Journal of Pharmacy And Bioallied Sciences

: 2013  |  Volume : 5  |  Issue : 2  |  Page : 91--97

Stress: Neurobiology, consequences and management

Anil Kumar, Puneet Rinwa, Gurleen Kaur, Lalit Machawal 
 Department of Pharmacology, University Institute of Pharmaceutical Sciences, UGC Centre of Advanced Study, Panjab University, Chandigarh, India

Correspondence Address:
Anil Kumar
Department of Pharmacology, University Institute of Pharmaceutical Sciences, UGC Centre of Advanced Study, Panjab University, Chandigarh


Stress, both physical and psychological, is attracting increasing attention among neuroresearchers. In the last 20 decades, there has been a surge of interest in the research of stress-induced manifestations and this approach has resulted in the development of more appropriate animal models for stress-associated pathologies and its therapeutic management. These stress models are an easy and convenient method for inducing both psychological and physical stress. To understand the behavioral changes underlying major depression, molecular and cellular studies are required. Dysregulation of the stress system may lead to disturbances in growth and development, and may this may further lead to the development of various other psychiatric disorders. This article reviews the different types of stress and their neurobiology, including the different neurotransmitters affected. There are various complications associated with stress and their management through various pharmacological and non-pharmacological techniques. The use of herbs in the treatment of stress-related problems is practiced in both Indian and Western societies, and it has a vast market in terms of anti-stress medications and treatments. Non-pharmacological techniques such as meditation and yoga are nowadays becoming very popular as a stress-relieving therapy because of their greater effectiveness and no associated side effects. Therefore, this review highlights the changes under stress and stressor and their impact on different animal models in understanding the mechanisms of stress along with their effective and safe management.

How to cite this article:
Kumar A, Rinwa P, Kaur G, Machawal L. Stress: Neurobiology, consequences and management.J Pharm Bioall Sci 2013;5:91-97

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Kumar A, Rinwa P, Kaur G, Machawal L. Stress: Neurobiology, consequences and management. J Pharm Bioall Sci [serial online] 2013 [cited 2021 May 18 ];5:91-97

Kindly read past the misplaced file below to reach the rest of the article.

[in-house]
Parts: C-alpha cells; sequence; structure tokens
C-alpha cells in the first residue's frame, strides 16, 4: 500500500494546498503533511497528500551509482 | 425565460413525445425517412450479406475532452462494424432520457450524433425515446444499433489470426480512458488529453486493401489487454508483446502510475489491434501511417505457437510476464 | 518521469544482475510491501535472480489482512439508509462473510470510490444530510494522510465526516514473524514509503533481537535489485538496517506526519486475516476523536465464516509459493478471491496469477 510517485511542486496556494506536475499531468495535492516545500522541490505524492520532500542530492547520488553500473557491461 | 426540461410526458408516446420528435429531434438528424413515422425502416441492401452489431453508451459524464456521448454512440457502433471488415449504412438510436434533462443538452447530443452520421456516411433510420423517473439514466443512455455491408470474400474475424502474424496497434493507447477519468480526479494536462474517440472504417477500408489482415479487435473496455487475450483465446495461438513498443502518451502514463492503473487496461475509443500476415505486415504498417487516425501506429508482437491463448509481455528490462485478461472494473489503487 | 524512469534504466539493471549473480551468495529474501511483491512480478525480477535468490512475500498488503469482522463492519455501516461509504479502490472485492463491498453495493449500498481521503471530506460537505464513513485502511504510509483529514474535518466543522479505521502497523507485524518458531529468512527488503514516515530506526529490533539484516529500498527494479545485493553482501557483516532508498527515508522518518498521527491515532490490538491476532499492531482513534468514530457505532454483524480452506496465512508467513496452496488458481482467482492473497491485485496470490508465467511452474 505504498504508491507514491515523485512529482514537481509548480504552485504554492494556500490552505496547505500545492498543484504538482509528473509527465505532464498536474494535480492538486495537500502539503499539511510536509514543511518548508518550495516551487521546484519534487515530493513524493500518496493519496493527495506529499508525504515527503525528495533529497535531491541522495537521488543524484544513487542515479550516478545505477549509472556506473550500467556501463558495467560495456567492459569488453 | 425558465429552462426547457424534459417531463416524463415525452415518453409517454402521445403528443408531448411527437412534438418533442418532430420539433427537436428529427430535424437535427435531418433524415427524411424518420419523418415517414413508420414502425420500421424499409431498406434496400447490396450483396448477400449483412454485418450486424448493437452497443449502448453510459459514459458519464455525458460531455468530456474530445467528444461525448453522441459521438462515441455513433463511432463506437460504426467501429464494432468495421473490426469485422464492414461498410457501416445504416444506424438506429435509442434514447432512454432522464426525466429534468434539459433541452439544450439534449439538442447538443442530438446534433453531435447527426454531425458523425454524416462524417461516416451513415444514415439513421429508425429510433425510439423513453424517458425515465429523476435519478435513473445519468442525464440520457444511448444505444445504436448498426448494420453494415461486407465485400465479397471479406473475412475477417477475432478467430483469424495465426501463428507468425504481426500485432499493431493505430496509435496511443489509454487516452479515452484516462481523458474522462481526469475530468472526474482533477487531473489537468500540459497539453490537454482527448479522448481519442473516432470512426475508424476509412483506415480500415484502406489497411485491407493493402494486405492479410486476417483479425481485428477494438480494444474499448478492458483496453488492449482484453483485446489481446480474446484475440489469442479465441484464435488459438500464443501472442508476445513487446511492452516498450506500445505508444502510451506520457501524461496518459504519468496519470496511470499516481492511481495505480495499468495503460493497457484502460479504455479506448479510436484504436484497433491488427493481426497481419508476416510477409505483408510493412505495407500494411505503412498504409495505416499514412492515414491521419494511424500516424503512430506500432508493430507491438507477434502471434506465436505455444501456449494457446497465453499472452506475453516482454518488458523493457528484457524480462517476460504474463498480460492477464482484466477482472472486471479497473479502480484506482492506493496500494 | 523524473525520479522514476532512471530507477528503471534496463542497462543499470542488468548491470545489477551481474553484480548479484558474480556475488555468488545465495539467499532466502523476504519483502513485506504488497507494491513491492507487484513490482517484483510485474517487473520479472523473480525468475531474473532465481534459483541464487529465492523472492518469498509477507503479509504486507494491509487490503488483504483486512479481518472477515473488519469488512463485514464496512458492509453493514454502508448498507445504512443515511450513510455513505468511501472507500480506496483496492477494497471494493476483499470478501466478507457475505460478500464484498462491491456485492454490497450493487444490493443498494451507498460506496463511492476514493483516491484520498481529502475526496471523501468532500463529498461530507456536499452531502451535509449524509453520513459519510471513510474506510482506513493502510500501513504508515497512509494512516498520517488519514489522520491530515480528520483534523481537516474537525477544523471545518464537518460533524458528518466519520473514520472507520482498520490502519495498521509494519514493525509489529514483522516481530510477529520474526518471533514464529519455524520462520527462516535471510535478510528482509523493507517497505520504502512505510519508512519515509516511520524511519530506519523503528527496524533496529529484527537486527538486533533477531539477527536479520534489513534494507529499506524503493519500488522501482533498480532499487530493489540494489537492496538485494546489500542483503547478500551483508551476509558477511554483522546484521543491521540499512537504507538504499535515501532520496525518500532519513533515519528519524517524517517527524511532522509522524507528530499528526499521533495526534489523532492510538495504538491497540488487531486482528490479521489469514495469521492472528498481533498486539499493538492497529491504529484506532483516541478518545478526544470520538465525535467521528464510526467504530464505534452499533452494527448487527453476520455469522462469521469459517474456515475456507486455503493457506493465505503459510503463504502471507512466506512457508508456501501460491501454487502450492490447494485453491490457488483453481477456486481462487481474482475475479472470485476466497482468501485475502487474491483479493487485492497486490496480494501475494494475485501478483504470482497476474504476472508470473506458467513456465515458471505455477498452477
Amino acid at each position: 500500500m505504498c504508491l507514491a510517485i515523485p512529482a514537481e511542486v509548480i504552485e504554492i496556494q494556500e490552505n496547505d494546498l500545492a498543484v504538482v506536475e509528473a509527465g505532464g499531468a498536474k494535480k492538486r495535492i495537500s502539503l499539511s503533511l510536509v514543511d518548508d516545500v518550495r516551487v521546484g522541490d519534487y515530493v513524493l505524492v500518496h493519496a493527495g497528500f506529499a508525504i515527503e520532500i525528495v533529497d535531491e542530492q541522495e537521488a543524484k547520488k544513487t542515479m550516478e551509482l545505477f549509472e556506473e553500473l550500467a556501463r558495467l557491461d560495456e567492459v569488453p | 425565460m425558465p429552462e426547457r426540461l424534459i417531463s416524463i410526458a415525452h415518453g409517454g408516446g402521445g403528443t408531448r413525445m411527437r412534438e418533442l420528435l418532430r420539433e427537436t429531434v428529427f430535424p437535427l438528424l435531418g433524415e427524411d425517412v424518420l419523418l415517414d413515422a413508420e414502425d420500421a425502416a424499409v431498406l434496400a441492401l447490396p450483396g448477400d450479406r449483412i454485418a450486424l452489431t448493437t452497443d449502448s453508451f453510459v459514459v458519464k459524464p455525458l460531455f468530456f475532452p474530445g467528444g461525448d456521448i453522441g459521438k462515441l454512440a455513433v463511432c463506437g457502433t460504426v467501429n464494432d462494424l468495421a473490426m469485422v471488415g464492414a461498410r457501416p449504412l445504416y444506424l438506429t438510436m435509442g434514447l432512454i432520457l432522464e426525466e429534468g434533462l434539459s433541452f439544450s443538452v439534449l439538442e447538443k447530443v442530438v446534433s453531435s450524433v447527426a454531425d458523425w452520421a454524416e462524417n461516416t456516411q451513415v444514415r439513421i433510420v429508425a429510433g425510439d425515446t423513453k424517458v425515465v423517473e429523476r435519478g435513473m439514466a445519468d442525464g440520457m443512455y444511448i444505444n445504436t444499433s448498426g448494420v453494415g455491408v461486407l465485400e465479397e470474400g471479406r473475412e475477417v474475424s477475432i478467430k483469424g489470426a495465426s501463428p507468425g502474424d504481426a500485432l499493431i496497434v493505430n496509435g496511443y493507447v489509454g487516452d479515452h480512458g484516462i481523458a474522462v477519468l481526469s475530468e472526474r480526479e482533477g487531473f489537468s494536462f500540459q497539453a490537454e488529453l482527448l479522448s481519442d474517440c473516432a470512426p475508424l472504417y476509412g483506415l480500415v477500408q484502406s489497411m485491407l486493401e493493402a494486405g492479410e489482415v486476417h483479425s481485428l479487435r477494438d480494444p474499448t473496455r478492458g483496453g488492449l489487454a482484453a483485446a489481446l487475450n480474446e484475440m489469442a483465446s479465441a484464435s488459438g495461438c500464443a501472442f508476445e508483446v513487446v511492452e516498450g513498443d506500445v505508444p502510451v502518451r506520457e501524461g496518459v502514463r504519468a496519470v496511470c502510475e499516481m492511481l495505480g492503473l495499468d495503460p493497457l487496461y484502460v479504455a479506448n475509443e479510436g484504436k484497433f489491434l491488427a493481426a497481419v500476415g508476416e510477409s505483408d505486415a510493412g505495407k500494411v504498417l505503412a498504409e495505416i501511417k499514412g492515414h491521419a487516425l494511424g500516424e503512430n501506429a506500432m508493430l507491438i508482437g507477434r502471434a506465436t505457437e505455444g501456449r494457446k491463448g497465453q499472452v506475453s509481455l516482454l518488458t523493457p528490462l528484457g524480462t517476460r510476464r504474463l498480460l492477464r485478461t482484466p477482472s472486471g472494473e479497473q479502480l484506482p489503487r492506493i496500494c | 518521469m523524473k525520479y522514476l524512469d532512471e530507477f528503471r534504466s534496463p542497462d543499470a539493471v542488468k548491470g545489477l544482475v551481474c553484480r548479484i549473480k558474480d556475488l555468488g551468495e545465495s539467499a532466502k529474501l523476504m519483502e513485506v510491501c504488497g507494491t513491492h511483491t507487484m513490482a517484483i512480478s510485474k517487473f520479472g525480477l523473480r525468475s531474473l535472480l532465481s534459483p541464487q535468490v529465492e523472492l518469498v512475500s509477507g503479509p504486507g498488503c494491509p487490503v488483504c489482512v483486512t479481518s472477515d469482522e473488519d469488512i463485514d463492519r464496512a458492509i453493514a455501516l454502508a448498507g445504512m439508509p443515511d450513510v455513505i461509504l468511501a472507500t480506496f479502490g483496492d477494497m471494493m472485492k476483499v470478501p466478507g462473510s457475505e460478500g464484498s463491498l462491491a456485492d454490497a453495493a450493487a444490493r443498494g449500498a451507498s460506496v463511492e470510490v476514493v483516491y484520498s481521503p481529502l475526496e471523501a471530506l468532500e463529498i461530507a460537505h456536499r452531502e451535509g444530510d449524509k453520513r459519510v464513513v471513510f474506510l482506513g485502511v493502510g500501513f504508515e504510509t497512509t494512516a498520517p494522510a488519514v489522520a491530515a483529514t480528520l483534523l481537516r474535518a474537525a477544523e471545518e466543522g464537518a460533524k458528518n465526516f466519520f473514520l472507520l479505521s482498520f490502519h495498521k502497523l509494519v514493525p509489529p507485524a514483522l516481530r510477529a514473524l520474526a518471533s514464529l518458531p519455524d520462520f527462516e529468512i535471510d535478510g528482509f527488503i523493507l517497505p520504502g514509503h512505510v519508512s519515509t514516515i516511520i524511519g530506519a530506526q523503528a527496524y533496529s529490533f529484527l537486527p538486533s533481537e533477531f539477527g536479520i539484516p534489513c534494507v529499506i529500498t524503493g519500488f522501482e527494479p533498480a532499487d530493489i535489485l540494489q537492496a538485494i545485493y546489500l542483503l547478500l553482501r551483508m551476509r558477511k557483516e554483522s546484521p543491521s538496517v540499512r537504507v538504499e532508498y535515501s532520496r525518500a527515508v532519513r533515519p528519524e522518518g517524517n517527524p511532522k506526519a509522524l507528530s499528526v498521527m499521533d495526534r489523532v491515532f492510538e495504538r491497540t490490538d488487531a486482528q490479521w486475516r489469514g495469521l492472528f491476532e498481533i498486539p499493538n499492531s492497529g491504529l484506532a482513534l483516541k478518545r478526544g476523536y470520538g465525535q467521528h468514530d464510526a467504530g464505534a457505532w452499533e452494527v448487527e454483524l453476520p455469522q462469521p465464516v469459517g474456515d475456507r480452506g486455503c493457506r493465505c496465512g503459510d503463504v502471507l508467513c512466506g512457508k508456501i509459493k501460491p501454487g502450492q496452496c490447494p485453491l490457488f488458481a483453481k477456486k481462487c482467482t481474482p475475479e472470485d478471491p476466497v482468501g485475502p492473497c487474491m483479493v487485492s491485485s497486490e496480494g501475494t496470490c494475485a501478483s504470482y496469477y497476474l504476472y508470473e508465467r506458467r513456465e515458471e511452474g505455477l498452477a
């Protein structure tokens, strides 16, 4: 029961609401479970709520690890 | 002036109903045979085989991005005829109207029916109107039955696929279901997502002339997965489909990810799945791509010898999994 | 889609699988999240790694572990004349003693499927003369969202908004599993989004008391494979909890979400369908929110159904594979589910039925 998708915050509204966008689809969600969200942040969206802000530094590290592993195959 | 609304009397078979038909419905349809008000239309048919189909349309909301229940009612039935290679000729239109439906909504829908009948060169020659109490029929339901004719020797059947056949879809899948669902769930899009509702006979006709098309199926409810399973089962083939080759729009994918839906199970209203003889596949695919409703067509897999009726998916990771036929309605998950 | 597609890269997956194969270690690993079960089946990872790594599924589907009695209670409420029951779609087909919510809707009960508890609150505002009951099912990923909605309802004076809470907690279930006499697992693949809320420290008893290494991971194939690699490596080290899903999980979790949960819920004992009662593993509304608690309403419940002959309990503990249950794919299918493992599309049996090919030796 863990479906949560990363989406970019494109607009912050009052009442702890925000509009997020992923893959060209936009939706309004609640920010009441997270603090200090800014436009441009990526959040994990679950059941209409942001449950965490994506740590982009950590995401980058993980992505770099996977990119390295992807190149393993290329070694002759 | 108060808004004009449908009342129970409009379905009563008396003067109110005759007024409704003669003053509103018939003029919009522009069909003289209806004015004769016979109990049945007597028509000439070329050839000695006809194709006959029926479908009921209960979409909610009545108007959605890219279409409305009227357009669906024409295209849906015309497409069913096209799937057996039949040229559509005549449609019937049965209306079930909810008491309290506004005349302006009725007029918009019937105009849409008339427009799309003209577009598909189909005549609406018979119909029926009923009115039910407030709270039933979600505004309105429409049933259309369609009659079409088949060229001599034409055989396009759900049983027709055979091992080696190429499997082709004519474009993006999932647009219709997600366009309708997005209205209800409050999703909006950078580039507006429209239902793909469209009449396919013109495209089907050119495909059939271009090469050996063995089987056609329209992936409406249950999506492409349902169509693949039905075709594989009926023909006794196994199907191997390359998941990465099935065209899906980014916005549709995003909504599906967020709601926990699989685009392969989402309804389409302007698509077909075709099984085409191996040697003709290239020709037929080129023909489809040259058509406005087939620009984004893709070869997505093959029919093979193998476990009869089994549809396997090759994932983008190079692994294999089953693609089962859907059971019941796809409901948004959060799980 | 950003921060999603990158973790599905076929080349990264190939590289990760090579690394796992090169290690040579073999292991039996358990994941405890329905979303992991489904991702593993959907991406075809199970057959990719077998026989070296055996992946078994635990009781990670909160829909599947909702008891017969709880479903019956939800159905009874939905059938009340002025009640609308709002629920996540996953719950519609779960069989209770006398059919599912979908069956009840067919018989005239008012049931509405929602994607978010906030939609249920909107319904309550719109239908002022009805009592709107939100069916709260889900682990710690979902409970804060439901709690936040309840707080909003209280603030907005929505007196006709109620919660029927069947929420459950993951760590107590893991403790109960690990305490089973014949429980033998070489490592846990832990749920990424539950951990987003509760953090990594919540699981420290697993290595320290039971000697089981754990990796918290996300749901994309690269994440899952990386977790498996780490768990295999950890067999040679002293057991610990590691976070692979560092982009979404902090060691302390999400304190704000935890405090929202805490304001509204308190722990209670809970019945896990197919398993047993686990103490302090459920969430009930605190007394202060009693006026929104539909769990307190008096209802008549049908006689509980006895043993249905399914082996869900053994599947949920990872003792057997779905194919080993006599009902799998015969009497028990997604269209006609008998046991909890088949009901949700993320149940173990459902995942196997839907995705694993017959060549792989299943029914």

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Stress is a common experience of daily life and all organisms have developed mechanisms to cope with it. Sustained stress can have numerous pathophysiological effects such as activation of neuro-endocrine (limbic-hypothalamic-pituitary adrenal system) [1] and hormonal (corticosterone release) functions. [2] Sustained and persistent stressful conditions can precipitate anxiety and affective disorders such as depression, which further leads to the excessive production of free radicals and oxidative burden. [3] In an organism, diverse stressors activate a wide spectrum of interacting hormonal and neuronal systems resulting in behavioral (anxiety disorders, decrease in food intake, decrease in sexual behavior, and loss of cognitive function) and physiological responses (activation of pituitary adrenal axis and release of glucocorticoids into the blood stream). [4] These stressors are stimulators of arousal and lead to autonomic (changes in body temperature and tachycardia) and behavioral changes; however, when arousal increases to stress-like levels, it results in psychiatric and physical disorders [5] [Figure 1]. Different animal models have been developed for chronic stress-induced neurological disorders such as the olfactory bulbectomy model, and the chronic unpredictable stress model. These animal models are used to screen various new chemical entities and to develop a better understanding of the underlying molecular pathway in chronic stress pathology. Stress responses are variable and there are individual differences both physiologically and behaviorally in how an organism perceives a perturbation and in the resulting adaptational/maladaptational processes. [6]{Figure 1}